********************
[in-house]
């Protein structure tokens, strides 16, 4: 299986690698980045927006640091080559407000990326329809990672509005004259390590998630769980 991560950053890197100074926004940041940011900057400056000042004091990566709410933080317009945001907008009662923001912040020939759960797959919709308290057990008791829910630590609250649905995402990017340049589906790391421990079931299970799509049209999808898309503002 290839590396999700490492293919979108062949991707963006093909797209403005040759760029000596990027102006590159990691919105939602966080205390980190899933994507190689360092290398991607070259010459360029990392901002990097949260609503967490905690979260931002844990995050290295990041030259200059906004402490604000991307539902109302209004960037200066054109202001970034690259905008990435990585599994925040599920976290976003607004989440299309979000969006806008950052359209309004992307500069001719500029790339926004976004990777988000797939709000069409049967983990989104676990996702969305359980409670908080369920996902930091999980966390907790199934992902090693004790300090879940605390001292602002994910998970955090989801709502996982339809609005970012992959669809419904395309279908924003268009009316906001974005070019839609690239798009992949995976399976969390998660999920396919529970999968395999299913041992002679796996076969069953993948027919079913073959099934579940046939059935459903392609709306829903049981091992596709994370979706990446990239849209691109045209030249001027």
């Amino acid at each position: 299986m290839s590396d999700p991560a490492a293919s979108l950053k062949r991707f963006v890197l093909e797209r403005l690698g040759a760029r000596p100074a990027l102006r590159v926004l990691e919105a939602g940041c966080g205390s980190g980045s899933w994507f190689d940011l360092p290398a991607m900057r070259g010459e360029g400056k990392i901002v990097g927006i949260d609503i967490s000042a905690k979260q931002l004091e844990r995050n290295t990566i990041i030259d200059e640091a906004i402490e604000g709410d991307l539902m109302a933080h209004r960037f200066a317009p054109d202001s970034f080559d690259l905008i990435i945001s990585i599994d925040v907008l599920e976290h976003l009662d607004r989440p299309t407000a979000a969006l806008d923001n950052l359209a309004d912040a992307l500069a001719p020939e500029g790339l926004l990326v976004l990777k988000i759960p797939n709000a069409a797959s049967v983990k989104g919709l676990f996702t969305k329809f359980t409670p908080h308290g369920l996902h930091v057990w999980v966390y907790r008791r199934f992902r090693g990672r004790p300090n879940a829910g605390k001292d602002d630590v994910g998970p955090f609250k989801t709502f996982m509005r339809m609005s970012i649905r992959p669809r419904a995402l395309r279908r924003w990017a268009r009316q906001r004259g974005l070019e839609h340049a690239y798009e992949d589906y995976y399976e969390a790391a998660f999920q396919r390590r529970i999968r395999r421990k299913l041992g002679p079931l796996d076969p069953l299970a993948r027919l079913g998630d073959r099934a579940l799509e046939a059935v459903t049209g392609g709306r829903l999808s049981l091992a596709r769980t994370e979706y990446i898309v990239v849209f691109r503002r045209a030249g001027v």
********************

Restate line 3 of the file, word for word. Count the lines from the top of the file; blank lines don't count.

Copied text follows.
């Amino acid at each position: 299986m290839s590396d999700p991560a490492a293919s979108l950053k062949r991707f963006v890197l093909e797209r403005l690698g040759a760029r000596p100074a990027l102006r590159v926004l990691e919105a939602g940041c966080g205390s980190g980045s899933w994507f190689d940011l360092p290398a991607m900057r070259g010459e360029g400056k990392i901002v990097g927006i949260d609503i967490s000042a905690k979260q931002l004091e844990r995050n290295t990566i990041i030259d200059e640091a906004i402490e604000g709410d991307l539902m109302a933080h209004r960037f200066a317009p054109d202001s970034f080559d690259l905008i990435i945001s990585i599994d925040v907008l599920e976290h976003l009662d607004r989440p299309t407000a979000a969006l806008d923001n950052l359209a309004d912040a992307l500069a001719p020939e500029g790339l926004l990326v976004l990777k988000i759960p797939n709000a069409a797959s049967v983990k989104g919709l676990f996702t969305k329809f359980t409670p908080h308290g369920l996902h930091v057990w999980v966390y907790r008791r199934f992902r090693g990672r004790p300090n879940a829910g605390k001292d602002d630590v994910g998970p955090f609250k989801t709502f996982m509005r339809m609005s970012i649905r992959p669809r419904a995402l395309r279908r924003w990017a268009r009316q906001r004259g974005l070019e839609h340049a690239y798009e992949d589906y995976y399976e969390a790391a998660f999920q396919r390590r529970i999968r395999r421990k299913l041992g002679p079931l796996d076969p069953l299970a993948r027919l079913g998630d073959r099934a579940l799509e046939a059935v459903t049209g392609g709306r829903l999808s049981l091992a596709r769980t994370e979706y990446i898309v990239v849209f691109r503002r045209a030249g001027v």